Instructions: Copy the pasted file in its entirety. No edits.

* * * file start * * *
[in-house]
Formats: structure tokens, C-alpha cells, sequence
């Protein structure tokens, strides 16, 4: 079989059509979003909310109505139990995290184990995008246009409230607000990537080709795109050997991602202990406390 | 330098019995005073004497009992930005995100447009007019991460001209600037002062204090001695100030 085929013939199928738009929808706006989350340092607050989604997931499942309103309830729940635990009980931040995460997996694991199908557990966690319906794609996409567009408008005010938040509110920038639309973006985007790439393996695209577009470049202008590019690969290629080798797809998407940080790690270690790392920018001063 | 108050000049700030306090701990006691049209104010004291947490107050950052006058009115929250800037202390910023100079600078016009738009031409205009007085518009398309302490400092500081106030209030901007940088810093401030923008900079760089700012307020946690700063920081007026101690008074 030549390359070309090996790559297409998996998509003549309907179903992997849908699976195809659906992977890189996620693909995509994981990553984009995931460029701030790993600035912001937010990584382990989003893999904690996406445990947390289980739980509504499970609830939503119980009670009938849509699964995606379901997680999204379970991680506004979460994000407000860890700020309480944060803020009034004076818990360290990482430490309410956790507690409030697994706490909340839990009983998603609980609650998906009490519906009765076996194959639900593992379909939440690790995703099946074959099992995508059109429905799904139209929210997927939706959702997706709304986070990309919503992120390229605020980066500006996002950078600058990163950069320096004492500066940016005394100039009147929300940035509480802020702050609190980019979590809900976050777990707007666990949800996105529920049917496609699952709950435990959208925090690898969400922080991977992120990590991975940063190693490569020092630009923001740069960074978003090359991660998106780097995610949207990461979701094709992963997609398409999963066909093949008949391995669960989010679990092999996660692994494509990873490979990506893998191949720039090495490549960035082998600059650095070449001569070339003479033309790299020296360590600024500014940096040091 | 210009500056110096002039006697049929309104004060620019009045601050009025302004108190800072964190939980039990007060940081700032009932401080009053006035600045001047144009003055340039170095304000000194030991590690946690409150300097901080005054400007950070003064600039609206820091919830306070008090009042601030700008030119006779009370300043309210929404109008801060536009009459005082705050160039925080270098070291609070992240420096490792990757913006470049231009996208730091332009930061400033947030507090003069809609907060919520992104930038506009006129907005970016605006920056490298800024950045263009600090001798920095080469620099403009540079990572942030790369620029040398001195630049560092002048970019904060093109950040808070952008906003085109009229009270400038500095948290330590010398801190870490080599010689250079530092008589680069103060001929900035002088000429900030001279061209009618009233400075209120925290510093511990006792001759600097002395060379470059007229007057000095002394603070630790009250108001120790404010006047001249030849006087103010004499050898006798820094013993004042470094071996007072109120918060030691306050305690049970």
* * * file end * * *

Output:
[in-house]
Formats: structure tokens, C-alpha cells, sequence
């Protein structure tokens, strides 16, 4: 079989059509979003909310109505139990995290184990995008246009409230607000990537080709795109050997991602202990406390 | 330098019995005073004497009992930005995100447009007019991460001209600037002062204090001695100030 085929013939199928738009929808706006989350340092607050989604997931499942309103309830729940635990009980931040995460997996694991199908557990966690319906794609996409567009408008005010938040509110920038639309973006985007790439393996695209577009470049202008590019690969290629080798797809998407940080790690270690790392920018001063 | 108050000049700030306090701990006691049209104010004291947490107050950052006058009115929250800037202390910023100079600078016009738009031409205009007085518009398309302490400092500081106030209030901007940088810093401030923008900079760089700012307020946690700063920081007026101690008074 030549390359070309090996790559297409998996998509003549309907179903992997849908699976195809659906992977890189996620693909995509994981990553984009995931460029701030790993600035912001937010990584382990989003893999904690996406445990947390289980739980509504499970609830939503119980009670009938849509699964995606379901997680999204379970991680506004979460994000407000860890700020309480944060803020009034004076818990360290990482430490309410956790507690409030697994706490909340839990009983998603609980609650998906009490519906009765076996194959639900593992379909939440690790995703099946074959099992995508059109429905799904139209929210997927939706959702997706709304986070990309919503992120390229605020980066500006996002950078600058990163950069320096004492500066940016005394100039009147929300940035509480802020702050609190980019979590809900976050777990707007666990949800996105529920049917496609699952709950435990959208925090690898969400922080991977992120990590991975940063190693490569020092630009923001740069960074978003090359991660998106780097995610949207990461979701094709992963997609398409999963066909093949008949391995669960989010679990092999996660692994494509990873490979990506893998191949720039090495490549960035082998600059650095070449001569070339003479033309790299020296360590600024500014940096040091 | 210009500056110096002039006697049929309104004060620019009045601050009025302004108190800072964190939980039990007060940081700032009932401080009053006035600045001047144009003055340039170095304000000194030991590690946690409150300097901080005054400007950070003064600039609206820091919830306070008090009042601030700008030119006779009370300043309210929404109008801060536009009459005082705050160039925080270098070291609070992240420096490792990757913006470049231009996208730091332009930061400033947030507090003069809609907060919520992104930038506009006129907005970016605006920056490298800024950045263009600090001798920095080469620099403009540079990572942030790369620029040398001195630049560092002048970019904060093109950040808070952008906003085109009229009270400038500095948290330590010398801190870490080599010689250079530092008589680069103060001929900035002088000429900030001279061209009618009233400075209120925290510093511990006792001759600097002395060379470059007229007057000095002394603070630790009250108001120790404010006047001249030849006087103010004499050898006798820094013993004042470094071996007072109120918060030691306050305690049970």